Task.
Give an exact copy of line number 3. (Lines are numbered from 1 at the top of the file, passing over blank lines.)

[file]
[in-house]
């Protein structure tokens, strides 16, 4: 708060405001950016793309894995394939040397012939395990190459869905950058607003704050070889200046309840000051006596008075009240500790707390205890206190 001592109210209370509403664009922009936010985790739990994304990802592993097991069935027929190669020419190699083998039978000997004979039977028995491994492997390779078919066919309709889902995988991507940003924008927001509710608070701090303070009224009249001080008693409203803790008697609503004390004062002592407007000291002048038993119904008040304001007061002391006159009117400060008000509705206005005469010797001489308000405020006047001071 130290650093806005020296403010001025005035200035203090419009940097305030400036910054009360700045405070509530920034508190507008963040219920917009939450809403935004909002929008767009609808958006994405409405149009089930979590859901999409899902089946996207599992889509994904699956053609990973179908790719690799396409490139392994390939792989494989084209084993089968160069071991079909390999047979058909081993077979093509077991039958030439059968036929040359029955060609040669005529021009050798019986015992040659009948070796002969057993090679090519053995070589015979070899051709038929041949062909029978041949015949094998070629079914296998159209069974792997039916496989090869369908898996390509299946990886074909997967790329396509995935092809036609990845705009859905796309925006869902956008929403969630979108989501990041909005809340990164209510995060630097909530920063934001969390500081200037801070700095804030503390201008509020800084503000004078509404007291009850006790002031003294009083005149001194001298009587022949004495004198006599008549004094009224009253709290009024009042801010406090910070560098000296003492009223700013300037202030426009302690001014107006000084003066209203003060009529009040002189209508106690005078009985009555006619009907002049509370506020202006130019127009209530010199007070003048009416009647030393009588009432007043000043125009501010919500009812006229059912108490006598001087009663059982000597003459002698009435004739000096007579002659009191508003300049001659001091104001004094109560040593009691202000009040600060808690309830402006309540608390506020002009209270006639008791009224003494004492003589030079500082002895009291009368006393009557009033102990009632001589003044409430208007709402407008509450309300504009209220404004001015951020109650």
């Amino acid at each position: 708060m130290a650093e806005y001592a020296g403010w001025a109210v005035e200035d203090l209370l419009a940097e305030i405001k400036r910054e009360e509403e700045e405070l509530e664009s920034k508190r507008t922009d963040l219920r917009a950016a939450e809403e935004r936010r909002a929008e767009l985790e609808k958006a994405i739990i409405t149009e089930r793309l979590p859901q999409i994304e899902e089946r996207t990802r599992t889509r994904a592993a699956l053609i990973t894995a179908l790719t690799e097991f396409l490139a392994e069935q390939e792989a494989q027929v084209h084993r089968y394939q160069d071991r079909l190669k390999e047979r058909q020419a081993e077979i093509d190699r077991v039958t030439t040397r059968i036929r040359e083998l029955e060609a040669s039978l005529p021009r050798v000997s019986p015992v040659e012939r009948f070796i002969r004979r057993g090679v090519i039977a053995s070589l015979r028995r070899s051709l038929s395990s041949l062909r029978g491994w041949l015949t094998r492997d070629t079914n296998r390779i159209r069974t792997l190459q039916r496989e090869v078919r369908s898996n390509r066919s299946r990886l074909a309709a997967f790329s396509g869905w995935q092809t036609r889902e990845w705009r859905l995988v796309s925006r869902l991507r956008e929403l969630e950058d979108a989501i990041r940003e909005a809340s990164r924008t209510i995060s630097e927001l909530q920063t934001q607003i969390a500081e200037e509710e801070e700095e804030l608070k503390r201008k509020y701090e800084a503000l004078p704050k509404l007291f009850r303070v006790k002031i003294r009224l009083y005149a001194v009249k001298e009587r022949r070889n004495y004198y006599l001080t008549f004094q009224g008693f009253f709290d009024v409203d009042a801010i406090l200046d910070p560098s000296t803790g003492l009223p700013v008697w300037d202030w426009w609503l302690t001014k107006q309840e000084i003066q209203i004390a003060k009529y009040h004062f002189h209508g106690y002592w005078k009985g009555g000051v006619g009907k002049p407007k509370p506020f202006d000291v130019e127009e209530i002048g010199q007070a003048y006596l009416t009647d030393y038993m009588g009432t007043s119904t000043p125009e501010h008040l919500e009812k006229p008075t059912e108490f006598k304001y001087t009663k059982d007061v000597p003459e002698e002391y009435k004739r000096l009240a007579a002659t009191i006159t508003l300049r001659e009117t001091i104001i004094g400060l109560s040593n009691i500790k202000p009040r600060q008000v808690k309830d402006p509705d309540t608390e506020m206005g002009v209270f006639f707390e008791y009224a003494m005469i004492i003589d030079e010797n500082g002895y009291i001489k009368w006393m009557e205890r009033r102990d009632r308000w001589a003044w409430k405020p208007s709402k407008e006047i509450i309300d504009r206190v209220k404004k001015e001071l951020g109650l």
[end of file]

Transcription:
């Amino acid at each position: 708060m130290a650093e806005y001592a020296g403010w001025a109210v005035e200035d203090l209370l419009a940097e305030i405001k400036r910054e009360e509403e700045e405070l509530e664009s920034k508190r507008t922009d963040l219920r917009a950016a939450e809403e935004r936010r909002a929008e767009l985790e609808k958006a994405i739990i409405t149009e089930r793309l979590p859901q999409i994304e899902e089946r996207t990802r599992t889509r994904a592993a699956l053609i990973t894995a179908l790719t690799e097991f396409l490139a392994e069935q390939e792989a494989q027929v084209h084993r089968y394939q160069d071991r079909l190669k390999e047979r058909q020419a081993e077979i093509d190699r077991v039958t030439t040397r059968i036929r040359e083998l029955e060609a040669s039978l005529p021009r050798v000997s019986p015992v040659e012939r009948f070796i002969r004979r057993g090679v090519i039977a053995s070589l015979r028995r070899s051709l038929s395990s041949l062909r029978g491994w041949l015949t094998r492997d070629t079914n296998r390779i159209r069974t792997l190459q039916r496989e090869v078919r369908s898996n390509r066919s299946r990886l074909a309709a997967f790329s396509g869905w995935q092809t036609r889902e990845w705009r859905l995988v796309s925006r869902l991507r956008e929403l969630e950058d979108a989501i990041r940003e909005a809340s990164r924008t209510i995060s630097e927001l909530q920063t934001q607003i969390a500081e200037e509710e801070e700095e804030l608070k503390r201008k509020y701090e800084a503000l004078p704050k509404l007291f009850r303070v006790k002031i003294r009224l009083y005149a001194v009249k001298e009587r022949r070889n004495y004198y006599l001080t008549f004094q009224g008693f009253f709290d009024v409203d009042a801010i406090l200046d910070p560098s000296t803790g003492l009223p700013v008697w300037d202030w426009w609503l302690t001014k107006q309840e000084i003066q209203i004390a003060k009529y009040h004062f002189h209508g106690y002592w005078k009985g009555g000051v006619g009907k002049p407007k509370p506020f202006d000291v130019e127009e209530i002048g010199q007070a003048y006596l009416t009647d030393y038993m009588g009432t007043s119904t000043p125009e501010h008040l919500e009812k006229p008075t059912e108490f006598k304001y001087t009663k059982d007061v000597p003459e002698e002391y009435k004739r000096l009240a007579a002659t009191i006159t508003l300049r001659e009117t001091i104001i004094g400060l109560s040593n009691i500790k202000p009040r600060q008000v808690k309830d402006p509705d309540t608390e506020m206005g002009v209270f006639f707390e008791y009224a003494m005469i004492i003589d030079e010797n500082g002895y009291i001489k009368w006393m009557e205890r009033r102990d009632r308000w001589a003044w409430k405020p208007s709402k407008e006047i509450i309300d504009r206190v209220k404004k001015e001071l951020g109650l």